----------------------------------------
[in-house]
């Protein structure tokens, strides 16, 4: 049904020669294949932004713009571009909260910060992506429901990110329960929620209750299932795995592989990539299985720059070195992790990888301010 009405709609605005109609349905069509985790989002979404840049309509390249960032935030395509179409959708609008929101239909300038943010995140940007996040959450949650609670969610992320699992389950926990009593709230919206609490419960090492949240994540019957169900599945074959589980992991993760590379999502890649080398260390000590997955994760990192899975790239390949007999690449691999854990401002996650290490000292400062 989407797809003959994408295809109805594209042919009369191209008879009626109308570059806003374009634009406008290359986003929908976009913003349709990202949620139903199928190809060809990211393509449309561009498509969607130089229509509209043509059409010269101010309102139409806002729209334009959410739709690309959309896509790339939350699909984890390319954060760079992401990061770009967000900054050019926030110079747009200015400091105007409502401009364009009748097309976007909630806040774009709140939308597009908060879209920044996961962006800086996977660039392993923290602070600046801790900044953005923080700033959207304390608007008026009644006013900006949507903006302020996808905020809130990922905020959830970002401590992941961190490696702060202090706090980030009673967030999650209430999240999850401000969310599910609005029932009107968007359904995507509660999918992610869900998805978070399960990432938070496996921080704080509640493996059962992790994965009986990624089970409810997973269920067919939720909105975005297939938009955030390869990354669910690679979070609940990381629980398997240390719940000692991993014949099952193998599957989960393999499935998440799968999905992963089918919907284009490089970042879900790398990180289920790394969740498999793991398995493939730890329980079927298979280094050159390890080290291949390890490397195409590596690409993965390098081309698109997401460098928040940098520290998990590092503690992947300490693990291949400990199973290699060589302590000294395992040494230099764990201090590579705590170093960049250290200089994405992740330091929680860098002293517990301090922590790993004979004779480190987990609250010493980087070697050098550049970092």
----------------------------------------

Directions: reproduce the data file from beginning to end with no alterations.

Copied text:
[in-house]
């Protein structure tokens, strides 16, 4: 049904020669294949932004713009571009909260910060992506429901990110329960929620209750299932795995592989990539299985720059070195992790990888301010 009405709609605005109609349905069509985790989002979404840049309509390249960032935030395509179409959708609008929101239909300038943010995140940007996040959450949650609670969610992320699992389950926990009593709230919206609490419960090492949240994540019957169900599945074959589980992991993760590379999502890649080398260390000590997955994760990192899975790239390949007999690449691999854990401002996650290490000292400062 989407797809003959994408295809109805594209042919009369191209008879009626109308570059806003374009634009406008290359986003929908976009913003349709990202949620139903199928190809060809990211393509449309561009498509969607130089229509509209043509059409010269101010309102139409806002729209334009959410739709690309959309896509790339939350699909984890390319954060760079992401990061770009967000900054050019926030110079747009200015400091105007409502401009364009009748097309976007909630806040774009709140939308597009908060879209920044996961962006800086996977660039392993923290602070600046801790900044953005923080700033959207304390608007008026009644006013900006949507903006302020996808905020809130990922905020959830970002401590992941961190490696702060202090706090980030009673967030999650209430999240999850401000969310599910609005029932009107968007359904995507509660999918992610869900998805978070399960990432938070496996921080704080509640493996059962992790994965009986990624089970409810997973269920067919939720909105975005297939938009955030390869990354669910690679979070609940990381629980398997240390719940000692991993014949099952193998599957989960393999499935998440799968999905992963089918919907284009490089970042879900790398990180289920790394969740498999793991398995493939730890329980079927298979280094050159390890080290291949390890490397195409590596690409993965390098081309698109997401460098928040940098520290998990590092503690992947300490693990291949400990199973290699060589302590000294395992040494230099764990201090590579705590170093960049250290200089994405992740330091929680860098002293517990301090922590790993004979004779480190987990609250010493980087070697050098550049970092």